Is creating a character like designing a building?
Mies van der Rohe (German born, American architect, 1886-1969,) famously said, “God is in the details.” This quote is a reference to the fact that it’s the small, subtle design elements that can make a building (or even a book, perhaps?) transcend the common to become something unique and beautiful.
Interestingly, Mies van der Rohe is also credited with having said, “Less is more,” a reference to the theory that a few strong design elements will always outshine an excess of lesser details.
Mies van der Rohe may have been commenting on architecture, but it can be argued that his ideas apply just as well to fiction writing.
Put these two quotes together, and they add up to a valuable philosophy for revealing character in fiction: one clear and memorable detail can reveal more about a character than page upon page of general description.
Consider this example:
The woman was tall and had clear blue eyes. Her hair was a shade of blond that made her always seem to have just come from the beach, and her skin was liberally freckled. Her smile was wide, and she smiled often. She was slim enough to wear whatever she liked, but she favored blue jeans and t-shirts. She was almost never seen in a dress. Although she had passed her fortieth birthday two years earlier, she gave the impression of someone much younger.
There’s nothing too terrible about the above paragraph. It succeeds at creating a picture in the reader’s mind of the woman it means to describe. But what if we add one small detail?
Over the years, she’d perfected a certain posture, in which her right hand was almost always clasped over her left wrist. Practice had refined it to a shy, feminine gesture. Almost no one knew the truth – that the habit had been adopted in order to conceal a pale, fading, yet still distinct scar that crisscrossed her left wrist—a scar she’d given herself at the age of sixteen.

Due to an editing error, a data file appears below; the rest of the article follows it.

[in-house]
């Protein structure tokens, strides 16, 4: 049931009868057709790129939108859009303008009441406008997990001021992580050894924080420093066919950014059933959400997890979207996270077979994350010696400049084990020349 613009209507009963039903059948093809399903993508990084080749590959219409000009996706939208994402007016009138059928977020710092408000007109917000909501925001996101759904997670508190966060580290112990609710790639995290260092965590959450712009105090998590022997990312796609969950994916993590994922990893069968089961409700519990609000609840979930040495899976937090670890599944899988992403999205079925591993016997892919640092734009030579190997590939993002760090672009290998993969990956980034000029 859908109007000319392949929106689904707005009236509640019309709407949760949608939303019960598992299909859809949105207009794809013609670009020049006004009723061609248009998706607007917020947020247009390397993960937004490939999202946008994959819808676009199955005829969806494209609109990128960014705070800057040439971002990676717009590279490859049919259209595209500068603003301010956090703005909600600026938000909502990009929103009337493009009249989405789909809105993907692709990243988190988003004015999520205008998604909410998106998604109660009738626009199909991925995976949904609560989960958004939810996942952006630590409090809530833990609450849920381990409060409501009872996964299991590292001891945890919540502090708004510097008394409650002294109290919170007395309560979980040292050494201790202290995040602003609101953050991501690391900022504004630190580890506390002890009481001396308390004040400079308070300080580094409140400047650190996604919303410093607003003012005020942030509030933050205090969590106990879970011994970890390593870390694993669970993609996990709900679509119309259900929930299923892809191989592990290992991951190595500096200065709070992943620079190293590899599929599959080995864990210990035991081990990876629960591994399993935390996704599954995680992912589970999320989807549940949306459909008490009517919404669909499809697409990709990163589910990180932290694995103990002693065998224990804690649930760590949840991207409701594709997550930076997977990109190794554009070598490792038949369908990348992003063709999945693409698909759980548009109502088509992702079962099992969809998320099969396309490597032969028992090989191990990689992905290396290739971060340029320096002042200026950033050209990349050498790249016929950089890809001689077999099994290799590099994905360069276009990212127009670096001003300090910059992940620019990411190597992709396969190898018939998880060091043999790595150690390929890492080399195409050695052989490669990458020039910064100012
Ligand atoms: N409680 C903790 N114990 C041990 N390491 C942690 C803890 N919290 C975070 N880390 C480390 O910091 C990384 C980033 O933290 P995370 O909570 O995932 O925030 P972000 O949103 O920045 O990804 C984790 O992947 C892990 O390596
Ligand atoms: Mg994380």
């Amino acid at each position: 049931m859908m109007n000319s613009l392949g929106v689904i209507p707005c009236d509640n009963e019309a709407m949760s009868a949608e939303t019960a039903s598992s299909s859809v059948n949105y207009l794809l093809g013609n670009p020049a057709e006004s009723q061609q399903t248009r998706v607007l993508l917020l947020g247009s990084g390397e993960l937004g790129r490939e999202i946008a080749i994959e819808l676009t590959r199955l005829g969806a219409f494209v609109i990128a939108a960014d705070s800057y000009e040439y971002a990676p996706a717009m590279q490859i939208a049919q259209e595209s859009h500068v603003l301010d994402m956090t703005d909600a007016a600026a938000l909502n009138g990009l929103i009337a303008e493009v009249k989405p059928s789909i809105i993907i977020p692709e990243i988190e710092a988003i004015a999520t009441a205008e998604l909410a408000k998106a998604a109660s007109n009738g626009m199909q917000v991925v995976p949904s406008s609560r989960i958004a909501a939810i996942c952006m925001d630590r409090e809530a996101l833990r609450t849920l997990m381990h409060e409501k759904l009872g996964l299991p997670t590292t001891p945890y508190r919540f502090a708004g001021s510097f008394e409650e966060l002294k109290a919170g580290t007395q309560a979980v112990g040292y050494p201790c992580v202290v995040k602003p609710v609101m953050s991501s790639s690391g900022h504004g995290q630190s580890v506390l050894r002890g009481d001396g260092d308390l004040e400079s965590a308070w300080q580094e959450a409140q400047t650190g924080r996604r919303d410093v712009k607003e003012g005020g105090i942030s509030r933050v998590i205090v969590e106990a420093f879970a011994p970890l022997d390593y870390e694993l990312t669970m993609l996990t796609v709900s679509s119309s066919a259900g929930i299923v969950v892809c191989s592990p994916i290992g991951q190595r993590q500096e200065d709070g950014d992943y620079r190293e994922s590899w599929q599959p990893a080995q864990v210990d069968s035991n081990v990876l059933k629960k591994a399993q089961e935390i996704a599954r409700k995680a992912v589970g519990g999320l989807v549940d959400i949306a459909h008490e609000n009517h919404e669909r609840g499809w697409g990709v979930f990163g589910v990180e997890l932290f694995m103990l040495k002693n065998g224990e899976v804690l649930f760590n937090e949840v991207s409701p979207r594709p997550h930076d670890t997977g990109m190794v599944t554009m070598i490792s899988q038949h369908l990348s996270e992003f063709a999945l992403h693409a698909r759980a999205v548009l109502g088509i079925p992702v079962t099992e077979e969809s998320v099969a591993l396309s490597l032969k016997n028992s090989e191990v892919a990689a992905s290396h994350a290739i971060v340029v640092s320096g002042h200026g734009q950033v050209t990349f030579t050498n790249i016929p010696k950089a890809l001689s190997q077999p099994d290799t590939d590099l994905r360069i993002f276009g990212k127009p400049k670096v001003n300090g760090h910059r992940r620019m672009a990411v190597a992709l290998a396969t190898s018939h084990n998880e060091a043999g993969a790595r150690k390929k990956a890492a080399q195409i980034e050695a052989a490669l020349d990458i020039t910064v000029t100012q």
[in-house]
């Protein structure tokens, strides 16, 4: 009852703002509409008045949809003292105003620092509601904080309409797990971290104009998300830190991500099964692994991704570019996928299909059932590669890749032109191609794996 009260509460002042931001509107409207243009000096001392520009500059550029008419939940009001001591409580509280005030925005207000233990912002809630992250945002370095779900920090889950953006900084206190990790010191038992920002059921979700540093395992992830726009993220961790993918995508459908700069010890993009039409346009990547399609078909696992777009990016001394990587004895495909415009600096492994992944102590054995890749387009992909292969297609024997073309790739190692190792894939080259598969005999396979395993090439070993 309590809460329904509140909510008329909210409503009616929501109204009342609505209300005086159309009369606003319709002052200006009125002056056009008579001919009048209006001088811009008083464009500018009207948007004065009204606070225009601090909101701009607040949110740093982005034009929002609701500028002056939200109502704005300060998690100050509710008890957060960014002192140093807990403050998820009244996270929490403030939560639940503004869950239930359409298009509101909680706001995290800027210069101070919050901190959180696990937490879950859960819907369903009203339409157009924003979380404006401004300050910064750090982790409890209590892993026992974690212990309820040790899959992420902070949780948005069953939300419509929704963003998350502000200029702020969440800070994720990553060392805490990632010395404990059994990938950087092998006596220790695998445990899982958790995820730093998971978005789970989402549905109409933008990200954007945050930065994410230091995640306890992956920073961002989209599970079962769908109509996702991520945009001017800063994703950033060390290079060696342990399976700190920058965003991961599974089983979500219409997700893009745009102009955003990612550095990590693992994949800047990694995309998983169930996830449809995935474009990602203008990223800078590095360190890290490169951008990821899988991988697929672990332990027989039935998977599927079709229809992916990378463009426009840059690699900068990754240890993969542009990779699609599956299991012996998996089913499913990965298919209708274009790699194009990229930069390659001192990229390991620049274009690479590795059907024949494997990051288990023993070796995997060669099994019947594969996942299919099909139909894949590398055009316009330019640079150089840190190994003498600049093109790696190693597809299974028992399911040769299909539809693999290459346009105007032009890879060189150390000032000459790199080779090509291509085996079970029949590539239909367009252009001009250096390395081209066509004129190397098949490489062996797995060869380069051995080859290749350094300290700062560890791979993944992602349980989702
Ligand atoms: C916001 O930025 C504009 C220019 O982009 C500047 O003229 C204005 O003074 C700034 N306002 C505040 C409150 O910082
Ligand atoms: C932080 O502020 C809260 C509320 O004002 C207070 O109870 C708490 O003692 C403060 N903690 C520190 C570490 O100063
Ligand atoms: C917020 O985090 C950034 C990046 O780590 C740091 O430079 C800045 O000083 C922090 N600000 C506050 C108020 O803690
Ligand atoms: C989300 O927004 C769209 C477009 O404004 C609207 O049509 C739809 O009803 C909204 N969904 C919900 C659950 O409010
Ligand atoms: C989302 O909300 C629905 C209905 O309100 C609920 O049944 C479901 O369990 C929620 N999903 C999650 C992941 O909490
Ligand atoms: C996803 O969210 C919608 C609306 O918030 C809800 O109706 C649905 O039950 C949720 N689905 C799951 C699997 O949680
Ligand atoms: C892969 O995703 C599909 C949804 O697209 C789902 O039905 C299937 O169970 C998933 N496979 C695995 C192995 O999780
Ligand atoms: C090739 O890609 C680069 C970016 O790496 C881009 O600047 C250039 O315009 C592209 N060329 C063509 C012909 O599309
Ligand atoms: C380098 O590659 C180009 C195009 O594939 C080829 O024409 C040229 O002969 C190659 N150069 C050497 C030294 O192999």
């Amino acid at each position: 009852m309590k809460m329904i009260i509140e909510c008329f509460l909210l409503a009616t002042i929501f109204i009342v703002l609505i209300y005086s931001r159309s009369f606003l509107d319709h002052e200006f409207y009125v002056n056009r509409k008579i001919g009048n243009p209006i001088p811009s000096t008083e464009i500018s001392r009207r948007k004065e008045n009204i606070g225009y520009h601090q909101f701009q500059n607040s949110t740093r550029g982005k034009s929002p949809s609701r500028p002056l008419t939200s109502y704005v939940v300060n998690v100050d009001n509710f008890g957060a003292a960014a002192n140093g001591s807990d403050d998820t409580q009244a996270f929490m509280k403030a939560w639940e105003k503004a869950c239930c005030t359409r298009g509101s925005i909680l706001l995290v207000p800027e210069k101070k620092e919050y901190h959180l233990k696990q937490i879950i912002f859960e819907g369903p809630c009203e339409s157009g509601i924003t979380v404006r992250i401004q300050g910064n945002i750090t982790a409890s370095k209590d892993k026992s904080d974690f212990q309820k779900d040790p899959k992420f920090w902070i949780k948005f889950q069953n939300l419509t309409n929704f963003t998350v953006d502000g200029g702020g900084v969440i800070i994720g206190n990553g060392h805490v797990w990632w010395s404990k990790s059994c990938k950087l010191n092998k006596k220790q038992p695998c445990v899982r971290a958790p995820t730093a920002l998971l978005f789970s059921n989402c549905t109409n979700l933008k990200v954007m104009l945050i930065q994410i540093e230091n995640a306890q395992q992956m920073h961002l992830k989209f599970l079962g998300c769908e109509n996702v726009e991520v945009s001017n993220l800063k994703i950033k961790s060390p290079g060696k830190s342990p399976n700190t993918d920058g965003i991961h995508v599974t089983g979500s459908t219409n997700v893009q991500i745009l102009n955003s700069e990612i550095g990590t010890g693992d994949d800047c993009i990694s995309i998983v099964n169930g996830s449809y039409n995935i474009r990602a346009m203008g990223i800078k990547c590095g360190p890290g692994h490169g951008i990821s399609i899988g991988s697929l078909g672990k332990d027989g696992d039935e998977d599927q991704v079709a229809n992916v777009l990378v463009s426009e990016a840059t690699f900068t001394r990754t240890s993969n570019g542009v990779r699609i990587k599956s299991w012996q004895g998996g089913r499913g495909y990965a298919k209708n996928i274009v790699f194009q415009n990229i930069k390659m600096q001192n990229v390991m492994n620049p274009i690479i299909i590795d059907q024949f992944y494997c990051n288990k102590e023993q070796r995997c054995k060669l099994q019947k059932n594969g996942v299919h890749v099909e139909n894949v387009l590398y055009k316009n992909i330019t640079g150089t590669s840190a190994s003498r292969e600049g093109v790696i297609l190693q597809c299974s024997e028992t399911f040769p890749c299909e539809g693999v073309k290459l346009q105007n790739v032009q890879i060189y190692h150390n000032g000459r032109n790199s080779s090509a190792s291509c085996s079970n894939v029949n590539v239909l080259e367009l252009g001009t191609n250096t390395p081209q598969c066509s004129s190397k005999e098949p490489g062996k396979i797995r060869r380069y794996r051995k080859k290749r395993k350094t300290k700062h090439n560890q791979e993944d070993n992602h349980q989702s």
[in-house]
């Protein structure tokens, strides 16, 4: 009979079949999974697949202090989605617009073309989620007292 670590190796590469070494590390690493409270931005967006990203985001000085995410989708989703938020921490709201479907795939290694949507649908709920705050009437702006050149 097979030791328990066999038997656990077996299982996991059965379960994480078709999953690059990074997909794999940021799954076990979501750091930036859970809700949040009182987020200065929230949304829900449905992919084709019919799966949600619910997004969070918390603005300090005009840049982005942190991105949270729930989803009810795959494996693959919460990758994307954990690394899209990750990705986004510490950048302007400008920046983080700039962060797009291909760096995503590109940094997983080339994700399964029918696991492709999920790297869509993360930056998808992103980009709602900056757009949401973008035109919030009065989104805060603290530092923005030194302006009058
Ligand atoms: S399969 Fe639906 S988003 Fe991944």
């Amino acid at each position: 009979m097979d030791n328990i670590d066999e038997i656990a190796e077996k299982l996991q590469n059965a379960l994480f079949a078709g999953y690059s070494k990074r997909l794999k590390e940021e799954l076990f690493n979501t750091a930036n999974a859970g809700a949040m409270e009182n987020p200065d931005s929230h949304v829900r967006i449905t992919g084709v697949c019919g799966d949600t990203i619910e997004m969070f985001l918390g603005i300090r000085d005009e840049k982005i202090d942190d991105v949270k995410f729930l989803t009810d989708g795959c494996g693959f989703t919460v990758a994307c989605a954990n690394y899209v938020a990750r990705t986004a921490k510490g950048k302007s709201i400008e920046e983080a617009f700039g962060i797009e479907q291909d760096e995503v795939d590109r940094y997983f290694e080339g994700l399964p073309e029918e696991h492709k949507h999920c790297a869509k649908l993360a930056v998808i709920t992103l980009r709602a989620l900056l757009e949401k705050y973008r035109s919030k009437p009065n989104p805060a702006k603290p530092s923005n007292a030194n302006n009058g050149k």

This detail tells us more about what makes this character unique than all the information about her appearance that preceded it.
The physical description, of course, is still valuable. Hair color, eye color, height, weight – they all play a part in revealing character. But tell me what’s written on the folded paper the character keeps constantly in his pocket, and you’ve told me a whole chapter of the character’s life story in just a few lines.
The perfect piece of information about a character can be physical (such as the scar on the woman’s wrist in the example above,) or behavioral (such as the woman’s well developed affectation used to hide the scar.) The type of detail given matters less than the type of information the detail reveals.
Here are three distinct examples:
He has Dad’s eyes, but Soda is one of a kind. He can get drunk in a drag race or dancing without ever getting near alcohol. In our neighborhood it’s rare to find a kid who doesn’t drink once in a while. But Soda never touches a drop—he doesn’t need to. He gets drunk on just plain living. And he understands everybody.
—S.E. Hinton, The Outsiders
I wasn’t looking at her face, but at the part of her I could see with my head lowered: her blue waist, thickened, her left hand on the ivory head of her cane, the large diamonds on the ring finger, which must once have been fine and was still finely kept, the fingernail at the end of the knuckly finger filed to a gentle curving point. It was like an ironic smile, on that finger; like something mocking her.
—Margaret Atwood, The Handmaid’s Tale
To my surprise, my mother has laid out one of her own lovely dresses for me. A soft blue thing with matching shoes. “Are you sure,” I ask. I’m trying to get past rejecting offers of help from her. For a while, I was so angry, I wouldn’t allow her to do anything for me. And this is something special. Her clothes from her past are very precious to her.
—Suzanne Collins, The Hunger Games
These three examples describe widely varying details—a boy’s natural state of intoxication, a woman’s manicured fingernail, a mother’s dress. But each description packs a lot of information into a short passage.
God is in the details. Less is more.
True of architecture. True of characterization.
Thank you Mies van der Rohe!
Do you choose unique details to reveal the nature of your characters? What about your favorite fictional characters – are there unique details that make them stand out in your mind? Please share your thoughts in the comments!